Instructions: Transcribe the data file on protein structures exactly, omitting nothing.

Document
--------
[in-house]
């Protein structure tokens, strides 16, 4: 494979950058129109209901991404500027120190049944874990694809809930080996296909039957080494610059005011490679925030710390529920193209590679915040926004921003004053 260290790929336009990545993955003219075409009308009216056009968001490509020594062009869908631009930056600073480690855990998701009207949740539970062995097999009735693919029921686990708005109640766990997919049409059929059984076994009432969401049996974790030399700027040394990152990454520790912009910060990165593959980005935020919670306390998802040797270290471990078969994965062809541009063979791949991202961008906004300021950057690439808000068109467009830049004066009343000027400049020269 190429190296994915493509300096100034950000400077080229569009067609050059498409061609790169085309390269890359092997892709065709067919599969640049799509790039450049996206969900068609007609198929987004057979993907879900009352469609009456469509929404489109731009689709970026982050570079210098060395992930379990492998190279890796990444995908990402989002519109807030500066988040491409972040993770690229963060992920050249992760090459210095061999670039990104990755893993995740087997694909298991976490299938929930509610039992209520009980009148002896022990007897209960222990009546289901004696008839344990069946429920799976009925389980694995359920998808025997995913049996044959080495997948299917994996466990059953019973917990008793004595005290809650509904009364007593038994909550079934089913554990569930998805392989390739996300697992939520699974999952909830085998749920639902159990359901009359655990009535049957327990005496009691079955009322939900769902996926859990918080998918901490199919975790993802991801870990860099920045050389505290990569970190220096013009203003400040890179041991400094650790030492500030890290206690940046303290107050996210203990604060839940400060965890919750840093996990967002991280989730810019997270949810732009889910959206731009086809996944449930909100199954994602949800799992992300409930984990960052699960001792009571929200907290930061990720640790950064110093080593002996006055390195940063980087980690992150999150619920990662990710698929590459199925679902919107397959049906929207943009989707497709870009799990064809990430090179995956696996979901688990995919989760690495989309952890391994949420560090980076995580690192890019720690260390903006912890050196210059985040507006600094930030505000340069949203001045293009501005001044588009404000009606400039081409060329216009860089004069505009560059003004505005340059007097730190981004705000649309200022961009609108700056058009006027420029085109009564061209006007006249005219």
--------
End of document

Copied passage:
[in-house]
């Protein structure tokens, strides 16, 4: 494979950058129109209901991404500027120190049944874990694809809930080996296909039957080494610059005011490679925030710390529920193209590679915040926004921003004053 260290790929336009990545993955003219075409009308009216056009968001490509020594062009869908631009930056600073480690855990998701009207949740539970062995097999009735693919029921686990708005109640766990997919049409059929059984076994009432969401049996974790030399700027040394990152990454520790912009910060990165593959980005935020919670306390998802040797270290471990078969994965062809541009063979791949991202961008906004300021950057690439808000068109467009830049004066009343000027400049020269 190429190296994915493509300096100034950000400077080229569009067609050059498409061609790169085309390269890359092997892709065709067919599969640049799509790039450049996206969900068609007609198929987004057979993907879900009352469609009456469509929404489109731009689709970026982050570079210098060395992930379990492998190279890796990444995908990402989002519109807030500066988040491409972040993770690229963060992920050249992760090459210095061999670039990104990755893993995740087997694909298991976490299938929930509610039992209520009980009148002896022990007897209960222990009546289901004696008839344990069946429920799976009925389980694995359920998808025997995913049996044959080495997948299917994996466990059953019973917990008793004595005290809650509904009364007593038994909550079934089913554990569930998805392989390739996300697992939520699974999952909830085998749920639902159990359901009359655990009535049957327990005496009691079955009322939900769902996926859990918080998918901490199919975790993802991801870990860099920045050389505290990569970190220096013009203003400040890179041991400094650790030492500030890290206690940046303290107050996210203990604060839940400060965890919750840093996990967002991280989730810019997270949810732009889910959206731009086809996944449930909100199954994602949800799992992300409930984990960052699960001792009571929200907290930061990720640790950064110093080593002996006055390195940063980087980690992150999150619920990662990710698929590459199925679902919107397959049906929207943009989707497709870009799990064809990430090179995956696996979901688990995919989760690495989309952890391994949420560090980076995580690192890019720690260390903006912890050196210059985040507006600094930030505000340069949203001045293009501005001044588009404000009606400039081409060329216009860089004069505009560059003004505005340059007097730190981004705000649309200022961009609108700056058009006027420029085109009564061209006007006249005219």